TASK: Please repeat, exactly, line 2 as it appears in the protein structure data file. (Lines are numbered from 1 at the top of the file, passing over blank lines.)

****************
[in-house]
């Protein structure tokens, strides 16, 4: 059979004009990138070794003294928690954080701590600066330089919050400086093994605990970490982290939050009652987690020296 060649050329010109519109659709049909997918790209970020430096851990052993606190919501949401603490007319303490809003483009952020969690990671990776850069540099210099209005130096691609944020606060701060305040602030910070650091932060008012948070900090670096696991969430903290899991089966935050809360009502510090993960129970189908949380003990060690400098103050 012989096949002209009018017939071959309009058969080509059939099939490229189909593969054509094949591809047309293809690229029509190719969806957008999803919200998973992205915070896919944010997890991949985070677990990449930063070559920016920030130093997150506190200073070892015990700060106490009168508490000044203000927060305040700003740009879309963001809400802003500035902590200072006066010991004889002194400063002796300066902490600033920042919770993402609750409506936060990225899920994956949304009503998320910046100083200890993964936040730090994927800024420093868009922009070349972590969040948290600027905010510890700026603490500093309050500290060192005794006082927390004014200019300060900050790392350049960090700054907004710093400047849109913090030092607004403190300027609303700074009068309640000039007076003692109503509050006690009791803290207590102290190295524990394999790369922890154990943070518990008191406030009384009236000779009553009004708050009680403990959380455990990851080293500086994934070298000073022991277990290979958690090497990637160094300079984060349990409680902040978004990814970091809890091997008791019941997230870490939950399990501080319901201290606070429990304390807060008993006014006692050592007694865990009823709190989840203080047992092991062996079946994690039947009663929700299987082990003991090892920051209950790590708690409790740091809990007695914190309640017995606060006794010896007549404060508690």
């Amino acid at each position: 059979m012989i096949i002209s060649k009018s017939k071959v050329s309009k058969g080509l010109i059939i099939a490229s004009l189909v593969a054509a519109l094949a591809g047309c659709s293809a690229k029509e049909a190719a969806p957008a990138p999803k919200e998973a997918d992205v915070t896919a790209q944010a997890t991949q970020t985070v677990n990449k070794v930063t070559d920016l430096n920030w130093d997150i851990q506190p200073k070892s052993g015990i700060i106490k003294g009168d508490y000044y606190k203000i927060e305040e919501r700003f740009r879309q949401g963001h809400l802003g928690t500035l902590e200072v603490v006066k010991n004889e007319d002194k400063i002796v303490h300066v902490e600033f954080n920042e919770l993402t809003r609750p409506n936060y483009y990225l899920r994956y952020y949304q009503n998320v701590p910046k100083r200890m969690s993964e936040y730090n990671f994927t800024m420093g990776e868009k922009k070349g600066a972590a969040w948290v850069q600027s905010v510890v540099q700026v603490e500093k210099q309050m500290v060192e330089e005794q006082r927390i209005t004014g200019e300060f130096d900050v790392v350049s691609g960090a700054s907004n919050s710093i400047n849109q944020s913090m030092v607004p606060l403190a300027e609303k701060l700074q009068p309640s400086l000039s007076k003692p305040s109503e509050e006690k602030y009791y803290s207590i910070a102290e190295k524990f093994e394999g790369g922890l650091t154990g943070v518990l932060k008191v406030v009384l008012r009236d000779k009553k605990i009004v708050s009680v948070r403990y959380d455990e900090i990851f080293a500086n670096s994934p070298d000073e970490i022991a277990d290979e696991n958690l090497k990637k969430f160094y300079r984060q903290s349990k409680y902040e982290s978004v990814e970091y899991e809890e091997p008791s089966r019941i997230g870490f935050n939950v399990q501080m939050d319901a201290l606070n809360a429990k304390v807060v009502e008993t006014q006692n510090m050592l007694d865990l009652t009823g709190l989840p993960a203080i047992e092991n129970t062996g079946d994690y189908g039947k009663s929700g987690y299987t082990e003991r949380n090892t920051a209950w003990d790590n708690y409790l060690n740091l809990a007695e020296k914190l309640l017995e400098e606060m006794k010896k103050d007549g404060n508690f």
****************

């Protein structure tokens, strides 16, 4: 059979004009990138070794003294928690954080701590600066330089919050400086093994605990970490982290939050009652987690020296 060649050329010109519109659709049909997918790209970020430096851990052993606190919501949401603490007319303490809003483009952020969690990671990776850069540099210099209005130096691609944020606060701060305040602030910070650091932060008012948070900090670096696991969430903290899991089966935050809360009502510090993960129970189908949380003990060690400098103050 012989096949002209009018017939071959309009058969080509059939099939490229189909593969054509094949591809047309293809690229029509190719969806957008999803919200998973992205915070896919944010997890991949985070677990990449930063070559920016920030130093997150506190200073070892015990700060106490009168508490000044203000927060305040700003740009879309963001809400802003500035902590200072006066010991004889002194400063002796300066902490600033920042919770993402609750409506936060990225899920994956949304009503998320910046100083200890993964936040730090994927800024420093868009922009070349972590969040948290600027905010510890700026603490500093309050500290060192005794006082927390004014200019300060900050790392350049960090700054907004710093400047849109913090030092607004403190300027609303700074009068309640000039007076003692109503509050006690009791803290207590102290190295524990394999790369922890154990943070518990008191406030009384009236000779009553009004708050009680403990959380455990990851080293500086994934070298000073022991277990290979958690090497990637160094300079984060349990409680902040978004990814970091809890091997008791019941997230870490939950399990501080319901201290606070429990304390807060008993006014006692050592007694865990009823709190989840203080047992092991062996079946994690039947009663929700299987082990003991090892920051209950790590708690409790740091809990007695914190309640017995606060006794010896007549404060508690």